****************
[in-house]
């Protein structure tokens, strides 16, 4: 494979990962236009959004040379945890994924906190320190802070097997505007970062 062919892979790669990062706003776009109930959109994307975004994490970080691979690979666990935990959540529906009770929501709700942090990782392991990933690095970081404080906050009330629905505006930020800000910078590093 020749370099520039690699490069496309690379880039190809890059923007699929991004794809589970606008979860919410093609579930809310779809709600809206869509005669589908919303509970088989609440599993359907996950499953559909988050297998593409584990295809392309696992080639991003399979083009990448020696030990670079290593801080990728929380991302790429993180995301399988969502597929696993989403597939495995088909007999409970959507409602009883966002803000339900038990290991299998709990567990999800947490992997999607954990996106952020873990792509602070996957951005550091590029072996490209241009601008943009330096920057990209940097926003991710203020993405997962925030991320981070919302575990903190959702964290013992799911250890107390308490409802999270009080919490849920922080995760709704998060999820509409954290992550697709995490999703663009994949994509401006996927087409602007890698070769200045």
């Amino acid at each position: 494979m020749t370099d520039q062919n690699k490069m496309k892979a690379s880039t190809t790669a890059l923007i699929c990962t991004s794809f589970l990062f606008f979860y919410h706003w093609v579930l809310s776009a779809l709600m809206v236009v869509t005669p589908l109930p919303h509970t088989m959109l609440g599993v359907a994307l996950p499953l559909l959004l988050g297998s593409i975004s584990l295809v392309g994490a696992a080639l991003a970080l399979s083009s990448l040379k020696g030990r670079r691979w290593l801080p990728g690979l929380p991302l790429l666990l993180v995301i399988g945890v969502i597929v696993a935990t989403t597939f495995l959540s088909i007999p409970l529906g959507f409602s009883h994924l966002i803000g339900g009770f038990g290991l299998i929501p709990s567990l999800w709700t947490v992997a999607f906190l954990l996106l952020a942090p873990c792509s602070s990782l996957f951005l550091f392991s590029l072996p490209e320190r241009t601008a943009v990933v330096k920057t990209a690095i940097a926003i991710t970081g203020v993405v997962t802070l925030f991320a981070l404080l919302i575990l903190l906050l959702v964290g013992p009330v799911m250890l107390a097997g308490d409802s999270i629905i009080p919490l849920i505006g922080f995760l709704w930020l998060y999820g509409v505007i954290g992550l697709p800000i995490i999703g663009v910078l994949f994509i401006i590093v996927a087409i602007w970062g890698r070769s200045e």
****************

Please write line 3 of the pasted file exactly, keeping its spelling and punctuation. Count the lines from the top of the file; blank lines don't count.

């Amino acid at each position: 494979m020749t370099d520039q062919n690699k490069m496309k892979a690379s880039t190809t790669a890059l923007i699929c990962t991004s794809f589970l990062f606008f979860y919410h706003w093609v579930l809310s776009a779809l709600m809206v236009v869509t005669p589908l109930p919303h509970t088989m959109l609440g599993v359907a994307l996950p499953l559909l959004l988050g297998s593409i975004s584990l295809v392309g994490a696992a080639l991003a970080l399979s083009s990448l040379k020696g030990r670079r691979w290593l801080p990728g690979l929380p991302l790429l666990l993180v995301i399988g945890v969502i597929v696993a935990t989403t597939f495995l959540s088909i007999p409970l529906g959507f409602s009883h994924l966002i803000g339900g009770f038990g290991l299998i929501p709990s567990l999800w709700t947490v992997a999607f906190l954990l996106l952020a942090p873990c792509s602070s990782l996957f951005l550091f392991s590029l072996p490209e320190r241009t601008a943009v990933v330096k920057t990209a690095i940097a926003i991710t970081g203020v993405v997962t802070l925030f991320a981070l404080l919302i575990l903190l906050l959702v964290g013992p009330v799911m250890l107390a097997g308490d409802s999270i629905i009080p919490l849920i505006g922080f995760l709704w930020l998060y999820g509409v505007i954290g992550l697709p800000i995490i999703g663009v910078l994949f994509i401006i590093v996927a087409i602007w970062g890698r070769s200045e």